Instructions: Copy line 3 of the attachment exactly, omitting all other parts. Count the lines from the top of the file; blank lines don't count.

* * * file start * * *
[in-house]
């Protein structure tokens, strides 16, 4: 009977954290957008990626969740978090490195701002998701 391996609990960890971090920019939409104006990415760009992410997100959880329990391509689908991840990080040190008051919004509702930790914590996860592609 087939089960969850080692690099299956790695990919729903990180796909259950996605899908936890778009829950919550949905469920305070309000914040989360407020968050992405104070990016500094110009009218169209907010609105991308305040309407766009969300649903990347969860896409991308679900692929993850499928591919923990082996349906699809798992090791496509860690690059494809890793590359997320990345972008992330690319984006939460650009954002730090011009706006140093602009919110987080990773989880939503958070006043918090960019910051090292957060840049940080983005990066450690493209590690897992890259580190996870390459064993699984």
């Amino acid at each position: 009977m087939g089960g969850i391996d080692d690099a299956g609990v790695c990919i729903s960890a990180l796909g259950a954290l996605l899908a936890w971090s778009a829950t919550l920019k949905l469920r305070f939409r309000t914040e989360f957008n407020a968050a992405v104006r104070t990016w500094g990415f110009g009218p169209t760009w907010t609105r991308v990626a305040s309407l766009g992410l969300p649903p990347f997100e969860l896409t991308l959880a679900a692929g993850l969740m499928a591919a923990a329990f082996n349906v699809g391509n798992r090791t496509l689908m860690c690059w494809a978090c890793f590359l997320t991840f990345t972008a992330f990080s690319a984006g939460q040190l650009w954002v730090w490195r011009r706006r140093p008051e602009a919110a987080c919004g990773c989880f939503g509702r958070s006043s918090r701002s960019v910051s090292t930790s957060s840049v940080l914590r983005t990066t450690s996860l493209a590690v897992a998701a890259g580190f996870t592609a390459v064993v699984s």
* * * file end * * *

């Amino acid at each position: 009977m087939g089960g969850i391996d080692d690099a299956g609990v790695c990919i729903s960890a990180l796909g259950a954290l996605l899908a936890w971090s778009a829950t919550l920019k949905l469920r305070f939409r309000t914040e989360f957008n407020a968050a992405v104006r104070t990016w500094g990415f110009g009218p169209t760009w907010t609105r991308v990626a305040s309407l766009g992410l969300p649903p990347f997100e969860l896409t991308l959880a679900a692929g993850l969740m499928a591919a923990a329990f082996n349906v699809g391509n798992r090791t496509l689908m860690c690059w494809a978090c890793f590359l997320t991840f990345t972008a992330f990080s690319a984006g939460q040190l650009w954002v730090w490195r011009r706006r140093p008051e602009a919110a987080c919004g990773c989880f939503g509702r958070s006043s918090r701002s960019v910051s090292t930790s957060s840049v940080l914590r983005t990066t450690s996860l493209a590690v897992a998701a890259g580190f996870t592609a390459v064993v699984s």